Scholarship to help increase Native American nurse force

By Alli Benjamin, College of Nursing

Leslie-Randall-webSPOKANE, Wash. – Washington State University Ph.D. nursing candidate Leslie Randall has received a $10,000 scholarship from Johnson & Johnson companies designated for American Indian/Alaska Native (AIAN) scholars in an effort to increase their representation among the workforce.

Johnson & Johnson is a longtime advocate for nurses and the nursing profession. Randall is an enrolled member of the Nez Perce tribe from Idaho.

“There are so few AIAN nurses compared to other races,” she said. “We need our AIAN providers and nurses back home where they understand the culture and the population.”

According to the American Association of Colleges of Nursing (AACN), nurses from minority backgrounds represent 19 percent of the registered nurse workforce, with only 1 percent AIAN. In April 2014, the U.S. Centers for Disease Control reported a 46 percent higher death rate for AIAN people, along with a 50 percent higher suicide rate than Caucasians.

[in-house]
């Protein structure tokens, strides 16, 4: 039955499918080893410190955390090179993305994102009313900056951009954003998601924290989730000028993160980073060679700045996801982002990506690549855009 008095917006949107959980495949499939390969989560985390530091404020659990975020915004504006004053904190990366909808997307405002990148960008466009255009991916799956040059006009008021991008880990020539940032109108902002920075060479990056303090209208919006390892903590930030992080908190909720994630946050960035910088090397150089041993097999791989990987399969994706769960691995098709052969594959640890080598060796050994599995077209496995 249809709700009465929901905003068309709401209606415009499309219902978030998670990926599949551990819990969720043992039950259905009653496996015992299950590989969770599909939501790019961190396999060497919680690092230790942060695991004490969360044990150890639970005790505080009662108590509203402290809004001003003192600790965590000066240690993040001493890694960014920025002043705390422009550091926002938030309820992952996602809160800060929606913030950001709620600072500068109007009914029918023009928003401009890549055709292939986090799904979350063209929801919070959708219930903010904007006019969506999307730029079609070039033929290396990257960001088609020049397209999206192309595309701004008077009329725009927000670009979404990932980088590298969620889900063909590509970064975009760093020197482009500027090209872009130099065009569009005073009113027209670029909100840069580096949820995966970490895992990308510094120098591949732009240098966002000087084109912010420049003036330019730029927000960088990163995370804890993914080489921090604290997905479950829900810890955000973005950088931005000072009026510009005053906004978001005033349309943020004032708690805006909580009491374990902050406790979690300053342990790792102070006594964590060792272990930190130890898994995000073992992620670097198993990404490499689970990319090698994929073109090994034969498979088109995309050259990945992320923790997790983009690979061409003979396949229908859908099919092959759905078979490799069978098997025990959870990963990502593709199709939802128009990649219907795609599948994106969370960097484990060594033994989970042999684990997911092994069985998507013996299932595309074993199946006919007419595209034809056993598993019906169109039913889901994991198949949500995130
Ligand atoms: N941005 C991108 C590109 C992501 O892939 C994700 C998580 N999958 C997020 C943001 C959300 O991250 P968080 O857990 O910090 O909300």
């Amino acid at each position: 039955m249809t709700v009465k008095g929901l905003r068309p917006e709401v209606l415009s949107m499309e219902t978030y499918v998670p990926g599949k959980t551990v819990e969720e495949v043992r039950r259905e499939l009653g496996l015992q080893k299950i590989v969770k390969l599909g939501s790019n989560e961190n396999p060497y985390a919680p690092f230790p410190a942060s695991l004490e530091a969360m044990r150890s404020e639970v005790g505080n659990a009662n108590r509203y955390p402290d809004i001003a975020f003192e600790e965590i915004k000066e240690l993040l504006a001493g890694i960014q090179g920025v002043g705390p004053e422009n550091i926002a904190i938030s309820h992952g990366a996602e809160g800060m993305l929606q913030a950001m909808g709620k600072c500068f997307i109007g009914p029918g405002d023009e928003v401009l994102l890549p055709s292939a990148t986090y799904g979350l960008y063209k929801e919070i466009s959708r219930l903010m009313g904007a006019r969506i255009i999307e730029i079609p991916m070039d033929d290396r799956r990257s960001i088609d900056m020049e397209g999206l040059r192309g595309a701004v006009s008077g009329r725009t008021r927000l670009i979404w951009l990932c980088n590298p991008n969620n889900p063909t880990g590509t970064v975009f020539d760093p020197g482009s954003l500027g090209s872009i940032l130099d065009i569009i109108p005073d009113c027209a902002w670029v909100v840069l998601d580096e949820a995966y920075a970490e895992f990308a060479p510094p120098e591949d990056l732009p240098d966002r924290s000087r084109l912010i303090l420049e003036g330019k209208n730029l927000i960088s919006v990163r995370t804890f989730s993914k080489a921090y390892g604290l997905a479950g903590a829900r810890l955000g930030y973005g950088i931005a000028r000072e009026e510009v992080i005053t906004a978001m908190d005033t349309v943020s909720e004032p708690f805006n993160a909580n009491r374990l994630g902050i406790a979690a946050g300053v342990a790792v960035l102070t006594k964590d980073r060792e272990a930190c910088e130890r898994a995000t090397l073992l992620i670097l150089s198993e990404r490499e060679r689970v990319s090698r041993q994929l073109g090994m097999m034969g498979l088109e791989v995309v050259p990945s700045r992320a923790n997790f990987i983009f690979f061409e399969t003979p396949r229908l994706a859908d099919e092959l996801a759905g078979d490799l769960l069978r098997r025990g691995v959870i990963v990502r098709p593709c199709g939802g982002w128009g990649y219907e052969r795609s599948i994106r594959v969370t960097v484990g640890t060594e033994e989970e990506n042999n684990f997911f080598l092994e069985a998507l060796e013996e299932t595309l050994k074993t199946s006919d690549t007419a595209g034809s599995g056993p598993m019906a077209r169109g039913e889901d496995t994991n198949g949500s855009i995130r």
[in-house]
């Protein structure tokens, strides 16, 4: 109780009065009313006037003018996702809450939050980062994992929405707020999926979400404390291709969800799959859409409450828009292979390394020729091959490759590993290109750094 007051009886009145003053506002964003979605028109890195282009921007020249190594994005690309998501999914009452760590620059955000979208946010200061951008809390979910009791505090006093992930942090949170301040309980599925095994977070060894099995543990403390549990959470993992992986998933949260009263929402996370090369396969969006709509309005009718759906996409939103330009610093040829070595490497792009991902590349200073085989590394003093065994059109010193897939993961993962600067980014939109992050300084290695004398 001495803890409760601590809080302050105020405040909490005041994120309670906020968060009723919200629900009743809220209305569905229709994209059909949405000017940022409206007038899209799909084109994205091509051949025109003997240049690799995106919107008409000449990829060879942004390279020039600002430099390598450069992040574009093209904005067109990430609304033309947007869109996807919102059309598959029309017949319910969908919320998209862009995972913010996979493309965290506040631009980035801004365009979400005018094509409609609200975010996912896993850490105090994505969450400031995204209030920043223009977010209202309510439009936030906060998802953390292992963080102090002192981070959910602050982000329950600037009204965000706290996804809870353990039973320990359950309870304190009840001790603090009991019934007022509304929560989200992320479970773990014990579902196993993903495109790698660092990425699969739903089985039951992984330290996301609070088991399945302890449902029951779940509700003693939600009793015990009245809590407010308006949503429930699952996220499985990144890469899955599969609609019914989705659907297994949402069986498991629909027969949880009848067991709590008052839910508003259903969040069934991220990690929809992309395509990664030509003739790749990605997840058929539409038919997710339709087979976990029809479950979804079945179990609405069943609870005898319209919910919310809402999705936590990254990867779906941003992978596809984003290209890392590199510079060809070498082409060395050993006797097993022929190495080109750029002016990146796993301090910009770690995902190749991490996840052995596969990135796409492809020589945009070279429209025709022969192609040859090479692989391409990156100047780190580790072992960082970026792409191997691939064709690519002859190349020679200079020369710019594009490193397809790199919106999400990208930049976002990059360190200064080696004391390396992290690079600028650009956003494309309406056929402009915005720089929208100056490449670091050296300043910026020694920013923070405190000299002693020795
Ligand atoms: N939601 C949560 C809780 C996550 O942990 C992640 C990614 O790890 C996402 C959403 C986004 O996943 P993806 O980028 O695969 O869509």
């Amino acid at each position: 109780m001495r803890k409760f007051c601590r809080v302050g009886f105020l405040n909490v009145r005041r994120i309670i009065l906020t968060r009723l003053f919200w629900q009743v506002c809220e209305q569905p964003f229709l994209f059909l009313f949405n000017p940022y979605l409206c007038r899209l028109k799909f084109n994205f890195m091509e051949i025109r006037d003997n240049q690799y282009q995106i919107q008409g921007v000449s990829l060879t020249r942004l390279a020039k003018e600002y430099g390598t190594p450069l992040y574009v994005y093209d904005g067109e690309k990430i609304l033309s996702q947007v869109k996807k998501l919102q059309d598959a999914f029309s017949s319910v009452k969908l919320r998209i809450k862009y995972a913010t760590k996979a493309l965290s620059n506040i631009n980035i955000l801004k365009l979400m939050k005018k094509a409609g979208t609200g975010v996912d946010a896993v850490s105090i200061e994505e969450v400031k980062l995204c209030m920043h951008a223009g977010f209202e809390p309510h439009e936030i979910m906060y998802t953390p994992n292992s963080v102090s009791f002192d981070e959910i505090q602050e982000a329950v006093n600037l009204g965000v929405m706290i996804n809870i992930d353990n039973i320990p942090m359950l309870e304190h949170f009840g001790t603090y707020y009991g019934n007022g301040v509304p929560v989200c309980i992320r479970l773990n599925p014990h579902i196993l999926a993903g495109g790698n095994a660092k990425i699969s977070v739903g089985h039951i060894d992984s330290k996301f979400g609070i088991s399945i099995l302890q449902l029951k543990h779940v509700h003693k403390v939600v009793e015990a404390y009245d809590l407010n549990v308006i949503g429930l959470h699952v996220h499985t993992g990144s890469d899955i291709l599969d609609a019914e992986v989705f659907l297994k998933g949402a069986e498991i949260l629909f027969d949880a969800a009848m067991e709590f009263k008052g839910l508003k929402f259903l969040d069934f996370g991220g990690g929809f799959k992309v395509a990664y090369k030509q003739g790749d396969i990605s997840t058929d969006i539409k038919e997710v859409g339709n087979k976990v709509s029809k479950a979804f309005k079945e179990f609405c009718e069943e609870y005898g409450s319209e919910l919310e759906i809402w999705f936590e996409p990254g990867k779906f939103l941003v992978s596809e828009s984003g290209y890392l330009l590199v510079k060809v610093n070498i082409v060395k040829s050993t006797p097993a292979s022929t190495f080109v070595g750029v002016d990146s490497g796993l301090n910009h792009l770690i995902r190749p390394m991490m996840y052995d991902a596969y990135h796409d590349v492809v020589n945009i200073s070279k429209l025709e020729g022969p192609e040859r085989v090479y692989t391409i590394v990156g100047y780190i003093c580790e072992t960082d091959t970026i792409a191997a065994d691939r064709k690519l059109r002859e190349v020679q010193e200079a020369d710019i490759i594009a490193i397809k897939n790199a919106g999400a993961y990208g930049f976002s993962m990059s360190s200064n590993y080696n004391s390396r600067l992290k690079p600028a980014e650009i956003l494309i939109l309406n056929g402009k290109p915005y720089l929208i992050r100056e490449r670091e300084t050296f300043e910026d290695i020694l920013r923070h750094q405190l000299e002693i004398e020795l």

“AIAN nurses are on the front lines of health services for AIAN people and have the potential to make scientific contributions as well, but are severely underrepresented,” said Robbie Paul, WSU Spokane director of Native American health sciences. “Proactively addressing the lack of AIAN nurses is critical to reducing health disparities among native populations.”

The need to attract diverse nursing students is paralleled by the need to recruit faculty from minority populations. According to 2012 data from AACN’s annual survey, only 12.3 percent of full-time nursing school faculty are minorities and only 5.4 percent are male.

There are 20 AIAN scholars pursuing Ph.D.s in nursing in the U.S.; two of them are enrolled at the WSU College of Nursing. The college has active U.S. Health Resources and Services Administration funding (see based on previously documented success to support AIAN students in pursuit of undergraduate and graduate nursing degrees.

Since 1997, WSU has had a memo of understanding (MOU) with 10 tribes from the Pacific Northwest to strengthen relationships with AIAN people in the region. The MOU helped establish an AIAN advisory board to the WSU president and a Plateau Center to provide outreach to AIAN students. It complements a 1994 state law guaranteeing that AIAN students whose customary and legal boundaries include portions of Washington do not pay out-of-state tuition.

The Johnson & Johnson scholarship aligns with the WSU Research Office Grand Challenges (, which outline university research priorities and strengths. The scholarship supports initiatives for sustaining health and opportunity and equity, which promotes an informed and equitable society and advances social justice.


Alli Benjamin, WSU College of Nursing communications director, 509-324-7340,



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